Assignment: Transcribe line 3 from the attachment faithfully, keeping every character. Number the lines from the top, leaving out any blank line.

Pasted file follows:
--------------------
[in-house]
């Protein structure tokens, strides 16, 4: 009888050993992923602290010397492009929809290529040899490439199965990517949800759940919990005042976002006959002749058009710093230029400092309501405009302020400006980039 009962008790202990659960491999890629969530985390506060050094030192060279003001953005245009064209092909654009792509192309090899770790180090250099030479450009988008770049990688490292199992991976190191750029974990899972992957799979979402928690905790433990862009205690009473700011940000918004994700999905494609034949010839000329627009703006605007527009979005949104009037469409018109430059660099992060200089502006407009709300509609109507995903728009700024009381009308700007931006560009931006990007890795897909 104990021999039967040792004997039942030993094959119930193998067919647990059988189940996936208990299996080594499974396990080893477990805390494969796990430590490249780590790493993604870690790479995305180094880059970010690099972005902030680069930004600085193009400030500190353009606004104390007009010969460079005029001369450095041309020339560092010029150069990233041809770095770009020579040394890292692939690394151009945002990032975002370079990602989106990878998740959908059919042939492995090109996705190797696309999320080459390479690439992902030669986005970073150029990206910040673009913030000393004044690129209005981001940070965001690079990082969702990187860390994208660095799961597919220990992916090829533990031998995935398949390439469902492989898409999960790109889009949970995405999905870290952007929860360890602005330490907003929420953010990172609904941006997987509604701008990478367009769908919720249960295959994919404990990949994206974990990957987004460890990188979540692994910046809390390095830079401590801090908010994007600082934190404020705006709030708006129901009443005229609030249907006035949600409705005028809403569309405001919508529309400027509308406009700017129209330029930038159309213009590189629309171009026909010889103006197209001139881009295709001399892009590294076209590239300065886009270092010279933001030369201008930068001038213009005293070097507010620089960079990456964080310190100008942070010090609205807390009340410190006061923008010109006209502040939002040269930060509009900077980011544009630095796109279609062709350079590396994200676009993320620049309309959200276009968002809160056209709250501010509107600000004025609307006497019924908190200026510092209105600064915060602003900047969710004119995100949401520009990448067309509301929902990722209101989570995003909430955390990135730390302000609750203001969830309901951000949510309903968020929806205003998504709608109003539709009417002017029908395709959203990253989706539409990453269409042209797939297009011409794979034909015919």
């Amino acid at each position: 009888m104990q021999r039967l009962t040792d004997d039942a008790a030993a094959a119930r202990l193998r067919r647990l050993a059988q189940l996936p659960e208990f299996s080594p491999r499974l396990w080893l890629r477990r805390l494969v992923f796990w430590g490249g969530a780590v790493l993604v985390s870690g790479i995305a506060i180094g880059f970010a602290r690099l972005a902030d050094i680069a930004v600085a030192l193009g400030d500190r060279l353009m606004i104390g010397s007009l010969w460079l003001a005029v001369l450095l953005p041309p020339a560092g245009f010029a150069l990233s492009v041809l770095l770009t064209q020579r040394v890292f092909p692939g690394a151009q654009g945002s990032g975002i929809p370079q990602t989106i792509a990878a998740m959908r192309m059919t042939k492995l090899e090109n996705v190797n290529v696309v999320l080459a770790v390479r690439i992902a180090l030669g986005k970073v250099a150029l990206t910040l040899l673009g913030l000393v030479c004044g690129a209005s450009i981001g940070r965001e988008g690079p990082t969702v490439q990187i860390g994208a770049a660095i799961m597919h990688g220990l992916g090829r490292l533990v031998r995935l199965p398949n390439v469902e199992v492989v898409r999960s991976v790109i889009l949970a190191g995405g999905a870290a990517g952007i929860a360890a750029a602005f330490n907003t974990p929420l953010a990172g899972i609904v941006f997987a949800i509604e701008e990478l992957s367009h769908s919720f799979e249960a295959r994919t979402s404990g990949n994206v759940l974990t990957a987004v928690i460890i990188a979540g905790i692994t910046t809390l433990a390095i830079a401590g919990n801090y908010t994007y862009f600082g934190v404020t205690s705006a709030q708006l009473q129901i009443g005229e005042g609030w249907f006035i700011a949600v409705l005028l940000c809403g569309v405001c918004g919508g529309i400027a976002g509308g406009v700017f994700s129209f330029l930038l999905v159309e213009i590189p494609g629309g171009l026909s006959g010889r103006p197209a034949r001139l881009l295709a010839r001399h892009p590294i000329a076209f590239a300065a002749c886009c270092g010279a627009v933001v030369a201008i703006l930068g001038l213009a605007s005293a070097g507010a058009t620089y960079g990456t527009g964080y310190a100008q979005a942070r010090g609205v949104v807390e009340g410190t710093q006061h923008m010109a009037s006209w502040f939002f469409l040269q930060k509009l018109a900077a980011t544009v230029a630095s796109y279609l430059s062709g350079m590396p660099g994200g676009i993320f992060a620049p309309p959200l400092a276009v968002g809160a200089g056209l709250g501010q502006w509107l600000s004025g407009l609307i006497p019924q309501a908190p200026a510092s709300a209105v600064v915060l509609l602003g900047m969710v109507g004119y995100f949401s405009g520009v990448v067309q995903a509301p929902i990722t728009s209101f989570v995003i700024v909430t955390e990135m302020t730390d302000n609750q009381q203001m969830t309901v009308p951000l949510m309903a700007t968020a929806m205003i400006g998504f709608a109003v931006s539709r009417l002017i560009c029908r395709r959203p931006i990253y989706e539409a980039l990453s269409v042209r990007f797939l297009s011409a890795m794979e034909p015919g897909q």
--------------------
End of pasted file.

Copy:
């Amino acid at each position: 009888m104990q021999r039967l009962t040792d004997d039942a008790a030993a094959a119930r202990l193998r067919r647990l050993a059988q189940l996936p659960e208990f299996s080594p491999r499974l396990w080893l890629r477990r805390l494969v992923f796990w430590g490249g969530a780590v790493l993604v985390s870690g790479i995305a506060i180094g880059f970010a602290r690099l972005a902030d050094i680069a930004v600085a030192l193009g400030d500190r060279l353009m606004i104390g010397s007009l010969w460079l003001a005029v001369l450095l953005p041309p020339a560092g245009f010029a150069l990233s492009v041809l770095l770009t064209q020579r040394v890292f092909p692939g690394a151009q654009g945002s990032g975002i929809p370079q990602t989106i792509a990878a998740m959908r192309m059919t042939k492995l090899e090109n996705v190797n290529v696309v999320l080459a770790v390479r690439i992902a180090l030669g986005k970073v250099a150029l990206t910040l040899l673009g913030l000393v030479c004044g690129a209005s450009i981001g940070r965001e988008g690079p990082t969702v490439q990187i860390g994208a770049a660095i799961m597919h990688g220990l992916g090829r490292l533990v031998r995935l199965p398949n390439v469902e199992v492989v898409r999960s991976v790109i889009l949970a190191g995405g999905a870290a990517g952007i929860a360890a750029a602005f330490n907003t974990p929420l953010a990172g899972i609904v941006f997987a949800i509604e701008e990478l992957s367009h769908s919720f799979e249960a295959r994919t979402s404990g990949n994206v759940l974990t990957a987004v928690i460890i990188a979540g905790i692994t910046t809390l433990a390095i830079a401590g919990n801090y908010t994007y862009f600082g934190v404020t205690s705006a709030q708006l009473q129901i009443g005229e005042g609030w249907f006035i700011a949600v409705l005028l940000c809403g569309v405001c918004g919508g529309i400027a976002g509308g406009v700017f994700s129209f330029l930038l999905v159309e213009i590189p494609g629309g171009l026909s006959g010889r103006p197209a034949r001139l881009l295709a010839r001399h892009p590294i000329a076209f590239a300065a002749c886009c270092g010279a627009v933001v030369a201008i703006l930068g001038l213009a605007s005293a070097g507010a058009t620089y960079g990456t527009g964080y310190a100008q979005a942070r010090g609205v949104v807390e009340g410190t710093q006061h923008m010109a009037s006209w502040f939002f469409l040269q930060k509009l018109a900077a980011t544009v230029a630095s796109y279609l430059s062709g350079m590396p660099g994200g676009i993320f992060a620049p309309p959200l400092a276009v968002g809160a200089g056209l709250g501010q502006w509107l600000s004025g407009l609307i006497p019924q309501a908190p200026a510092s709300a209105v600064v915060l509609l602003g900047m969710v109507g004119y995100f949401s405009g520009v990448v067309q995903a509301p929902i990722t728009s209101f989570v995003i700024v909430t955390e990135m302020t730390d302000n609750q009381q203001m969830t309901v009308p951000l949510m309903a700007t968020a929806m205003i400006g998504f709608a109003v931006s539709r009417l002017i560009c029908r395709r959203p931006i990253y989706e539409a980039l990453s269409v042209r990007f797939l297009s011409a890795m794979e034909p015919g897909q």